From the outside, the fact that massive federal training requirements are placed on nonbank LOs but not LOs at depository institutions can feel a little unfair. But is it?
First let’s break down the requirements. Both have to register with the NMLS and submit fingerprints for a background check. For a nonbank LO, the training all starts with 20 hours of Pre-licensing education, followed by anywhere from 1 to 15 hours of additional training per state depending on what states they want to be licensed in. They also have to complete a standardized test with a pass rate hovering around fifty percent. Each year, they then have to take a minimum of 8 hours of Continuing Education, or up to nearly 40 hours, depending on how many states you’re licensed in.
Depository LOs do receive training from their companies, and have yearly training to take, however forgetting to take your annual classes results in essentially being cut off from the industry for nonbank LOs, while their depository counterparts don’t face the same kind of immediate penalties from external bodies, though they will face internal pressure. One thing that depository LOs do have, is a multitude of levels of oversight, while nonbank LOs may only have a single manager tasked with keeping them on track.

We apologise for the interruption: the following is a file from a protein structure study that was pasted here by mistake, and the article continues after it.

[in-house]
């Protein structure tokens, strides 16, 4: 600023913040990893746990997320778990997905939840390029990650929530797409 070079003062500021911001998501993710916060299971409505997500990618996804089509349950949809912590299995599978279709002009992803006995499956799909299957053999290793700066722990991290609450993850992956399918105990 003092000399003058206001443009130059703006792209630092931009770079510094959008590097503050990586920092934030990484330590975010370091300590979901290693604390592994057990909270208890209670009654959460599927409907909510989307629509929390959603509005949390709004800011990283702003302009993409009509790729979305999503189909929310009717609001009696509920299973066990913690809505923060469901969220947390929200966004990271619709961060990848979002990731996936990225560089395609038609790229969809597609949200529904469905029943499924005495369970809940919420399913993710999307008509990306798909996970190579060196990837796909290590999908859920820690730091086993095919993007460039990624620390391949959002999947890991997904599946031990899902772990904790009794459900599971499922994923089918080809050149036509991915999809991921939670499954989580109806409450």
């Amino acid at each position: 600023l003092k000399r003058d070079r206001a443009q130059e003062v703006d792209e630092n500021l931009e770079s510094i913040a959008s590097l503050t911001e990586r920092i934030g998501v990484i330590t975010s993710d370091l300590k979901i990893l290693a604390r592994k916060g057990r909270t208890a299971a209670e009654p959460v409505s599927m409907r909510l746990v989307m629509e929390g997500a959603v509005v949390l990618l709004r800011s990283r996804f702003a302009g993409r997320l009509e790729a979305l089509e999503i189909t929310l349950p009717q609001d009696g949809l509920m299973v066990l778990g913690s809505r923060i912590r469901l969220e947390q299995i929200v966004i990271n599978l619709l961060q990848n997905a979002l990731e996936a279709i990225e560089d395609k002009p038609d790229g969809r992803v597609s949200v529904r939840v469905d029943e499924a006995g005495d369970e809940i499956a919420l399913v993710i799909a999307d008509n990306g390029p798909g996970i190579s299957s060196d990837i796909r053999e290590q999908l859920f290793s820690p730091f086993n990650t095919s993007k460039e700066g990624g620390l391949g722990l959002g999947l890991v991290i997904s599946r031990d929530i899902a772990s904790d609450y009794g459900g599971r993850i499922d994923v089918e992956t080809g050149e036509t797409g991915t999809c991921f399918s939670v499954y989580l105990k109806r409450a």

At the end of the day, we care about making sure that borrowers are being taken care of while they navigate the complexities involved with purchasing the largest asset that many of them will ever own, and having well educated LOs is a huge part of that. At the Knowledge Coop, we take training seriously, and will always advocate for what’s best for the consumer.